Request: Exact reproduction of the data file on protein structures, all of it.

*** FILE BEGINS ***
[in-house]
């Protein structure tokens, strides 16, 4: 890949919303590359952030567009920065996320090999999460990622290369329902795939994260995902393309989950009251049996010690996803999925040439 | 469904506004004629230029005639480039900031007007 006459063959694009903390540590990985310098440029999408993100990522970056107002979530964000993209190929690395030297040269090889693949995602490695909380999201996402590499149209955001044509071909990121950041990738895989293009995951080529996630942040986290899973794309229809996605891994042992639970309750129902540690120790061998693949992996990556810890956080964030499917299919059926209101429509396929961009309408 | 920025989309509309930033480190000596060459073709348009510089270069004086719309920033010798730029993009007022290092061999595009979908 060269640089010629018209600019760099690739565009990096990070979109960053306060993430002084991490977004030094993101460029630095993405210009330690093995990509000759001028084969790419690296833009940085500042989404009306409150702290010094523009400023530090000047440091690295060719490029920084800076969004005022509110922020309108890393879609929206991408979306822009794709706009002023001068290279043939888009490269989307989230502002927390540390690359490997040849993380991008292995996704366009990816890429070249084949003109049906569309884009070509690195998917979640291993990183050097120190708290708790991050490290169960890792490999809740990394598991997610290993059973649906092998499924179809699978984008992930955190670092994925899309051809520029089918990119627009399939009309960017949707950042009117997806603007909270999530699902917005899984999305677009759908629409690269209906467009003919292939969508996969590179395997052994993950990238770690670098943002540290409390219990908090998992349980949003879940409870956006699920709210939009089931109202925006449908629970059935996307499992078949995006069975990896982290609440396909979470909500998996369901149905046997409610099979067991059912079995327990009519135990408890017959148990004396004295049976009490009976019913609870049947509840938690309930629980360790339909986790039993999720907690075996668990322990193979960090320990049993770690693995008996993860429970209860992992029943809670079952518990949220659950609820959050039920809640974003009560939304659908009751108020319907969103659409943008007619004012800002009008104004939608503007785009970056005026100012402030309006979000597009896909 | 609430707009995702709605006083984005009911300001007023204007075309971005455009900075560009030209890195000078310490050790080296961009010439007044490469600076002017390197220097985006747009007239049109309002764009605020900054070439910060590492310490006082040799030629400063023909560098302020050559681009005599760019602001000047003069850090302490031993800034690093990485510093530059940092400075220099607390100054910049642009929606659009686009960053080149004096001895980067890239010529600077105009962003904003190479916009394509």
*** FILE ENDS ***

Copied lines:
[in-house]
């Protein structure tokens, strides 16, 4: 890949919303590359952030567009920065996320090999999460990622290369329902795939994260995902393309989950009251049996010690996803999925040439 | 469904506004004629230029005639480039900031007007 006459063959694009903390540590990985310098440029999408993100990522970056107002979530964000993209190929690395030297040269090889693949995602490695909380999201996402590499149209955001044509071909990121950041990738895989293009995951080529996630942040986290899973794309229809996605891994042992639970309750129902540690120790061998693949992996990556810890956080964030499917299919059926209101429509396929961009309408 | 920025989309509309930033480190000596060459073709348009510089270069004086719309920033010798730029993009007022290092061999595009979908 060269640089010629018209600019760099690739565009990096990070979109960053306060993430002084991490977004030094993101460029630095993405210009330690093995990509000759001028084969790419690296833009940085500042989404009306409150702290010094523009400023530090000047440091690295060719490029920084800076969004005022509110922020309108890393879609929206991408979306822009794709706009002023001068290279043939888009490269989307989230502002927390540390690359490997040849993380991008292995996704366009990816890429070249084949003109049906569309884009070509690195998917979640291993990183050097120190708290708790991050490290169960890792490999809740990394598991997610290993059973649906092998499924179809699978984008992930955190670092994925899309051809520029089918990119627009399939009309960017949707950042009117997806603007909270999530699902917005899984999305677009759908629409690269209906467009003919292939969508996969590179395997052994993950990238770690670098943002540290409390219990908090998992349980949003879940409870956006699920709210939009089931109202925006449908629970059935996307499992078949995006069975990896982290609440396909979470909500998996369901149905046997409610099979067991059912079995327990009519135990408890017959148990004396004295049976009490009976019913609870049947509840938690309930629980360790339909986790039993999720907690075996668990322990193979960090320990049993770690693995008996993860429970209860992992029943809670079952518990949220659950609820959050039920809640974003009560939304659908009751108020319907969103659409943008007619004012800002009008104004939608503007785009970056005026100012402030309006979000597009896909 | 609430707009995702709605006083984005009911300001007023204007075309971005455009900075560009030209890195000078310490050790080296961009010439007044490469600076002017390197220097985006747009007239049109309002764009605020900054070439910060590492310490006082040799030629400063023909560098302020050559681009005599760019602001000047003069850090302490031993800034690093990485510093530059940092400075220099607390100054910049642009929606659009686009960053080149004096001895980067890239010529600077105009962003904003190479916009394509």